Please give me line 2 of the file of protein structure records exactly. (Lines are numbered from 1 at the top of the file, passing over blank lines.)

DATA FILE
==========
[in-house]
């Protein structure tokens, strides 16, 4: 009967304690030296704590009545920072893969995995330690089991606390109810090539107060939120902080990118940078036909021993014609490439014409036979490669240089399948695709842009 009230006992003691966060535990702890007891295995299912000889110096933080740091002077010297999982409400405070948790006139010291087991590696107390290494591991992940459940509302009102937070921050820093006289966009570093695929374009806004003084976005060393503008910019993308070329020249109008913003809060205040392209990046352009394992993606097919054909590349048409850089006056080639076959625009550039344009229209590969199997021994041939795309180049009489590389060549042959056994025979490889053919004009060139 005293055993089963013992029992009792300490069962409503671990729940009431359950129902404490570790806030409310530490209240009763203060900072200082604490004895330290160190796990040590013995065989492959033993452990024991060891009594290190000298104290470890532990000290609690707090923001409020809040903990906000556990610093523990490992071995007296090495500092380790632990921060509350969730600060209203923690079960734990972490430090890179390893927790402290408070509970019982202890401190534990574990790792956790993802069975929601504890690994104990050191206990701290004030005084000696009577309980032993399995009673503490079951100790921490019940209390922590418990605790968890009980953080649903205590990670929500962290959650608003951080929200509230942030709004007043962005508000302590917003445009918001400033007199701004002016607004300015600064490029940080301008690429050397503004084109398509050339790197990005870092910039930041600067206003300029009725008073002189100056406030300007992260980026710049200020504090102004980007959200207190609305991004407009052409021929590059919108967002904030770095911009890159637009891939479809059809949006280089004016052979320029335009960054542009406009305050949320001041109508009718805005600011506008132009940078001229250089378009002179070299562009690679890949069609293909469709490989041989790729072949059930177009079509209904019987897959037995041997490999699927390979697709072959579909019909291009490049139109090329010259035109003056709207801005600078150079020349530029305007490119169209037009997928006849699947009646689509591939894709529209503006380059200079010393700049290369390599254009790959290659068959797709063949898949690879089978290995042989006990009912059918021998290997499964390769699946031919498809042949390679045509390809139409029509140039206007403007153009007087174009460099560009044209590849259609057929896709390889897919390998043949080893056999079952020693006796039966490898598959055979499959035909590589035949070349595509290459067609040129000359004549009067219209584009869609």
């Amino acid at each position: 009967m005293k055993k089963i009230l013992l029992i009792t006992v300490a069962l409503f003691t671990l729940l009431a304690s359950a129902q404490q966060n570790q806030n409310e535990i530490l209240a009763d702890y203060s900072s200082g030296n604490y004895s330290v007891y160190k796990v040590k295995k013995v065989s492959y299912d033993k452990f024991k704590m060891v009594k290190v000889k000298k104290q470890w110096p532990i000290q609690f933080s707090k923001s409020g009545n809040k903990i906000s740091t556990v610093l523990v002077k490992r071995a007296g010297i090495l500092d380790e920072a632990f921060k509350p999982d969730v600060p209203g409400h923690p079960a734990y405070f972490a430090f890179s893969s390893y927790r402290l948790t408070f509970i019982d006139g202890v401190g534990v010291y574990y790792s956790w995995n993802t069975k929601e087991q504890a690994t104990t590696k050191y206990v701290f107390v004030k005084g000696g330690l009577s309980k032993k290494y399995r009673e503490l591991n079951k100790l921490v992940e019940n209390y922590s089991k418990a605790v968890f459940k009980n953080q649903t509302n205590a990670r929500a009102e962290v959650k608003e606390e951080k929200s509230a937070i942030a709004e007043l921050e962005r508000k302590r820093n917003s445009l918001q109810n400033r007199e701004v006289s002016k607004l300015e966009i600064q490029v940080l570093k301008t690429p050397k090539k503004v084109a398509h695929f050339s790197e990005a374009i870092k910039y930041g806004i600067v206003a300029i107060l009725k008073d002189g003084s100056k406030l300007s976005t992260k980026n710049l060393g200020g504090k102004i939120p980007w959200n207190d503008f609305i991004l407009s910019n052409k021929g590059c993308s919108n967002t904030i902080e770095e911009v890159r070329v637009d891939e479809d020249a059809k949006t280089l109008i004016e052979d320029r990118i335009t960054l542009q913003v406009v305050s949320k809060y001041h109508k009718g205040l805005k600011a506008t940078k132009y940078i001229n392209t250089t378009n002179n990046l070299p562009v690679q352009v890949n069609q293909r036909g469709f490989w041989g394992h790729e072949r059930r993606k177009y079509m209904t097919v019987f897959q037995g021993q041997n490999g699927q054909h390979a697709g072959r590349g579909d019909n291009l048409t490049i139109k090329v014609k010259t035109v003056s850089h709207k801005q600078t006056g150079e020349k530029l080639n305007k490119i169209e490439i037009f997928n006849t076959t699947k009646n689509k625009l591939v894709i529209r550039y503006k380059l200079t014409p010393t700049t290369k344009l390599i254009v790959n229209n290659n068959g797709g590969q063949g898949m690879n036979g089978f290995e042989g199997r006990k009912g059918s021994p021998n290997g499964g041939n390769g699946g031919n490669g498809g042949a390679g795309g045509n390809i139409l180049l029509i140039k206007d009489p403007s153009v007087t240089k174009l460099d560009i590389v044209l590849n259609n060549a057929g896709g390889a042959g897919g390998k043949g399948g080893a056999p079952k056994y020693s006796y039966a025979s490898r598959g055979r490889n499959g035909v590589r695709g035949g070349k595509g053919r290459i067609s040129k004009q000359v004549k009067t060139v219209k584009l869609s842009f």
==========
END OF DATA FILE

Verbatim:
């Protein structure tokens, strides 16, 4: 009967304690030296704590009545920072893969995995330690089991606390109810090539107060939120902080990118940078036909021993014609490439014409036979490669240089399948695709842009 009230006992003691966060535990702890007891295995299912000889110096933080740091002077010297999982409400405070948790006139010291087991590696107390290494591991992940459940509302009102937070921050820093006289966009570093695929374009806004003084976005060393503008910019993308070329020249109008913003809060205040392209990046352009394992993606097919054909590349048409850089006056080639076959625009550039344009229209590969199997021994041939795309180049009489590389060549042959056994025979490889053919004009060139 005293055993089963013992029992009792300490069962409503671990729940009431359950129902404490570790806030409310530490209240009763203060900072200082604490004895330290160190796990040590013995065989492959033993452990024991060891009594290190000298104290470890532990000290609690707090923001409020809040903990906000556990610093523990490992071995007296090495500092380790632990921060509350969730600060209203923690079960734990972490430090890179390893927790402290408070509970019982202890401190534990574990790792956790993802069975929601504890690994104990050191206990701290004030005084000696009577309980032993399995009673503490079951100790921490019940209390922590418990605790968890009980953080649903205590990670929500962290959650608003951080929200509230942030709004007043962005508000302590917003445009918001400033007199701004002016607004300015600064490029940080301008690429050397503004084109398509050339790197990005870092910039930041600067206003300029009725008073002189100056406030300007992260980026710049200020504090102004980007959200207190609305991004407009052409021929590059919108967002904030770095911009890159637009891939479809059809949006280089004016052979320029335009960054542009406009305050949320001041109508009718805005600011506008132009940078001229250089378009002179070299562009690679890949069609293909469709490989041989790729072949059930177009079509209904019987897959037995041997490999699927390979697709072959579909019909291009490049139109090329010259035109003056709207801005600078150079020349530029305007490119169209037009997928006849699947009646689509591939894709529209503006380059200079010393700049290369390599254009790959290659068959797709063949898949690879089978290995042989006990009912059918021998290997499964390769699946031919498809042949390679045509390809139409029509140039206007403007153009007087174009460099560009044209590849259609057929896709390889897919390998043949080893056999079952020693006796039966490898598959055979499959035909590589035949070349595509290459067609040129000359004549009067219209584009869609």